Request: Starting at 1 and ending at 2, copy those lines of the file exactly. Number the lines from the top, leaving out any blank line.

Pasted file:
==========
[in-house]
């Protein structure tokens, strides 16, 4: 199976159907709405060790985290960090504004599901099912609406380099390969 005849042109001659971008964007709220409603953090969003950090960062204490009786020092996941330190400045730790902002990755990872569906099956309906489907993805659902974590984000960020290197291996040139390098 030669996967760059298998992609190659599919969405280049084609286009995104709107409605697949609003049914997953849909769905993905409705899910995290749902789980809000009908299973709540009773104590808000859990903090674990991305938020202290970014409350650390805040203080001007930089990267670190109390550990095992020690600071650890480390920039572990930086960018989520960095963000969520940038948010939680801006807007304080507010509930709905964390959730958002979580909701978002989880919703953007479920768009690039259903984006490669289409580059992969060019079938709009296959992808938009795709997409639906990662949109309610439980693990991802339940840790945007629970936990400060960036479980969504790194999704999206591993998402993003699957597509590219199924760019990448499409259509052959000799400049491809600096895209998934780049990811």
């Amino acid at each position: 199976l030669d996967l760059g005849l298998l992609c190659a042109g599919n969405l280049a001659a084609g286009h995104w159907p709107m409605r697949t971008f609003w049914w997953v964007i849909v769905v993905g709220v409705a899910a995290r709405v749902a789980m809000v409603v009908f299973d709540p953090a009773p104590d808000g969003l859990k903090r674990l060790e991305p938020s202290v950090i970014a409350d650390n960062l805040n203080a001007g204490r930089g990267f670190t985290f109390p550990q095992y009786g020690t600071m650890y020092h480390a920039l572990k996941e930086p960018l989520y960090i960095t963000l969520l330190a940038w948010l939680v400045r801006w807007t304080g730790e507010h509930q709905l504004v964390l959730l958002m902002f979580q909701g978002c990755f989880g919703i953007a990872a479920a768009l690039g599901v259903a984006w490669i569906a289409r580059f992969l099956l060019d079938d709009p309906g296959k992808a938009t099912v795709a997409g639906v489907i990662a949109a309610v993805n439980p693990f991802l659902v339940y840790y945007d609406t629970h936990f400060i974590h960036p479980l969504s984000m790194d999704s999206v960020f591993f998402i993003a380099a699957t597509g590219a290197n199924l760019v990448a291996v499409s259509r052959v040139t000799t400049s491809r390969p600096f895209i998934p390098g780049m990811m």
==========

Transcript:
[in-house]
């Protein structure tokens, strides 16, 4: 199976159907709405060790985290960090504004599901099912609406380099390969 005849042109001659971008964007709220409603953090969003950090960062204490009786020092996941330190400045730790902002990755990872569906099956309906489907993805659902974590984000960020290197291996040139390098 030669996967760059298998992609190659599919969405280049084609286009995104709107409605697949609003049914997953849909769905993905409705899910995290749902789980809000009908299973709540009773104590808000859990903090674990991305938020202290970014409350650390805040203080001007930089990267670190109390550990095992020690600071650890480390920039572990930086960018989520960095963000969520940038948010939680801006807007304080507010509930709905964390959730958002979580909701978002989880919703953007479920768009690039259903984006490669289409580059992969060019079938709009296959992808938009795709997409639906990662949109309610439980693990991802339940840790945007629970936990400060960036479980969504790194999704999206591993998402993003699957597509590219199924760019990448499409259509052959000799400049491809600096895209998934780049990811």